Along the canal, up to the locks and on to Hogs Back Falls and back.
Along the canal, north, to the Ottawa River, west from there, sometimes, across a bridge to the Gatineau and then east or west. Always on pathways. Always through the trees and or beside water. “Through leaves, over bridges.” Several like this. Let’s collaborate. These are the easy ones, no car required.
Thanks, Trudy for the proposition of 1/24. I find it is easier to “get out” when I’m traveling (as I’m now to New Mexico). Humpbacks should be arriving in SE Alaska soon. Enjoy your trip.
Hi Nancy Jo. It is always easier when one is away. That’s why I got to spot that humpback yesterday. However, I am rarely away so that leaves most of our 365 days a year when I’m home.I am announcing my intention here before the snow flies because I am such a wimp in the five month long winter. My lovely friend truly believes that it is all about the clothing. Period. Go to the trouble of dressing appropriately and take your body outdoors. (not recklessly) We who live in northern climates have respect for winter. I am so going to regret being this bold here.:-))
Hi Trudy, Thanks for the reminder to get outside in nature EVERY DAY – I needed that! So lovely to see that picture from the magic mile – it evoked many memories of my time spent on Gabriola! What a treasure our memories are … take good care, Mary
Hi Mary: when I write something like this I am reminding myself of what I need to do. I am so happy when it is also a reminder to others. Enjoy your nature walks on beautiful Prince Edward Island, on the other side of the continent from where I am right now.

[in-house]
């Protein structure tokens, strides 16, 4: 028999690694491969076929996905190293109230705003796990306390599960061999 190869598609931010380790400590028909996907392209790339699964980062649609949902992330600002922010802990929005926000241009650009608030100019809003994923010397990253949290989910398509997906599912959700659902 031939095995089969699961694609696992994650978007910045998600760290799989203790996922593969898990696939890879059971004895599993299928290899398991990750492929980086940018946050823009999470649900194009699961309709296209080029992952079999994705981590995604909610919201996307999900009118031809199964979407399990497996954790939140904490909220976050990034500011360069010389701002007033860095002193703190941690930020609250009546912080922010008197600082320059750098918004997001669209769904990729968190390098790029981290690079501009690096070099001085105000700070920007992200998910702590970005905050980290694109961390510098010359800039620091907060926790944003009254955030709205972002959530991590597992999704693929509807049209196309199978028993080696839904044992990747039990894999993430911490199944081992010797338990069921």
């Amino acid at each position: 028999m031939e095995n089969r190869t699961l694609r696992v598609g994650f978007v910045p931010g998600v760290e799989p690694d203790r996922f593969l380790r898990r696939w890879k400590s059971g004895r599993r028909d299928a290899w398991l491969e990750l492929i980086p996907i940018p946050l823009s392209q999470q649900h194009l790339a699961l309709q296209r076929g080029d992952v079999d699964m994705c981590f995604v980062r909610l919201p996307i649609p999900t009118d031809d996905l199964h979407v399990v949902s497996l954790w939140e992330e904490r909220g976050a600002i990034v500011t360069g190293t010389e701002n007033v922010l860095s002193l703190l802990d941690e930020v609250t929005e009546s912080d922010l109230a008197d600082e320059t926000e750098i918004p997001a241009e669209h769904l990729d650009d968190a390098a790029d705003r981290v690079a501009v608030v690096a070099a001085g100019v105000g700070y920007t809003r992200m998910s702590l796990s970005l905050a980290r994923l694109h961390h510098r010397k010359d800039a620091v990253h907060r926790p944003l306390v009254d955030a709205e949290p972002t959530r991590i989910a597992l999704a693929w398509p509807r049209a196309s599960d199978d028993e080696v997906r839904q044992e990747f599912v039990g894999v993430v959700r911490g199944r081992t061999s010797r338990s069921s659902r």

Such fond memories of Gabriola when you lived there. A magical and healing time each time I visited.
Yes, Gabriola Island is one of those special places. Great memories for me too. Vancouver, where you are, has great urban beauty. The glorious Stanley Park; water taxis to get to the North shore and elsewhere; urban hikes all over including out at UBC and the Burrard Inlet, at your doorstep. Just a very few possibilities. Imagine the good fortune of being able to live in the heart of Vancouver and getting to experience nature’s beauty as soon as you step out the door. I love your city.
Trudy, what a blessing! Would it be weird for me to say I’m glad you didn’t have your camera, that instead of fumbling to capture it you were simply able to be there in the moment? (yes, I’m weird that way) I am looking out at so much snow and ice, and am wondering how I’d convince myself to be out in it for an hour a day at this time of year, but I’m already scheming ways I can do an hour a day outside of a building. Cuddled in a blanket on the back porch, under the protective arms of a huge ponderosa pine? Thank you so much for this.
Hi Colorado, and you who live in a wonderland of beauty. Thank you for hi-lighting the importance of sometimes leaving your camera at home. Great point. Simply reveling in the beauty of nature itself with no need for an image other than what is in our mind and heart. Climate can be a significant obstacle. No doubt in our climates we won’t manage 365 days a year but let’s see what is possible. Stay warm on your adventures.
I’m thrilled for you Trudy to have the experience of seeing a humpback after all this time. And I’m in total agreement about being in nature daily – one has to wonder what the world would be like if we all had this healing habit. xoxoxox
Thanks Janice. We all know about this. Yet, it still takes planning and perseverance to live accordingly. My koan for this next 12 months is to create that hour everyday. 💨 (now this will the challenge)
Trudy I couldn’t agree more. I worship in the church of nature everyday. It nurtures, nourishes, and steadies me with its unbridled awe. As John Muir says, “Into the forest I go to lose my mind and find my soul.”
I recently witnessed that part of nature where you get nourished Pat. Magnificent part of the world from your doorstep. I close my eyes and see it still. Thank you.